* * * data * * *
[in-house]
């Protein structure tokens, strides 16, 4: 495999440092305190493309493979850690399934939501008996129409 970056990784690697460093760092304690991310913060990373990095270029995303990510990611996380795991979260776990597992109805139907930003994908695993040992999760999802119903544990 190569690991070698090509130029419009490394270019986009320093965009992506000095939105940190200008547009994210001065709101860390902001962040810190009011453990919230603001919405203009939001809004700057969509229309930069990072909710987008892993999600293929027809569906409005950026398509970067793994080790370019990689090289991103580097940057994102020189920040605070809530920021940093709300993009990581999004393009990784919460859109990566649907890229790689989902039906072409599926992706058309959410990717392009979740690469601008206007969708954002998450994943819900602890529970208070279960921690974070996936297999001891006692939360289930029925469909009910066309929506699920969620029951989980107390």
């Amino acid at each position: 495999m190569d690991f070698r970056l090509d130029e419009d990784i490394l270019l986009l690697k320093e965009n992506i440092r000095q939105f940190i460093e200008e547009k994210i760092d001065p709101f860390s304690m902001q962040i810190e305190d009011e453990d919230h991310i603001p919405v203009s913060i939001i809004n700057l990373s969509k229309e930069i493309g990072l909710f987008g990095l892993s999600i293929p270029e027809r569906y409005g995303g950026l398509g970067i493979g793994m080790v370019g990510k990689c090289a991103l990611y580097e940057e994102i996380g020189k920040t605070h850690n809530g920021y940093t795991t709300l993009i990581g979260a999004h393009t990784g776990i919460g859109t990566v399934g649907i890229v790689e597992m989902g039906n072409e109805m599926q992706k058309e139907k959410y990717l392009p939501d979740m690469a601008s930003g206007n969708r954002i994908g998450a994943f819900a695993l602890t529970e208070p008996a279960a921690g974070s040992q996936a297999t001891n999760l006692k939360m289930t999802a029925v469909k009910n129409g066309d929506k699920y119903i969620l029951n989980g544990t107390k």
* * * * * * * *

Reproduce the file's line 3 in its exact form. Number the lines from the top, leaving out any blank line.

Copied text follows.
């Amino acid at each position: 495999m190569d690991f070698r970056l090509d130029e419009d990784i490394l270019l986009l690697k320093e965009n992506i440092r000095q939105f940190i460093e200008e547009k994210i760092d001065p709101f860390s304690m902001q962040i810190e305190d009011e453990d919230h991310i603001p919405v203009s913060i939001i809004n700057l990373s969509k229309e930069i493309g990072l909710f987008g990095l892993s999600i293929p270029e027809r569906y409005g995303g950026l398509g970067i493979g793994m080790v370019g990510k990689c090289a991103l990611y580097e940057e994102i996380g020189k920040t605070h850690n809530g920021y940093t795991t709300l993009i990581g979260a999004h393009t990784g776990i919460g859109t990566v399934g649907i890229v790689e597992m989902g039906n072409e109805m599926q992706k058309e139907k959410y990717l392009p939501d979740m690469a601008s930003g206007n969708r954002i994908g998450a994943f819900a695993l602890t529970e208070p008996a279960a921690g974070s040992q996936a297999t001891n999760l006692k939360m289930t999802a029925v469909k009910n129409g066309d929506k699920y119903i969620l029951n989980g544990t107390k």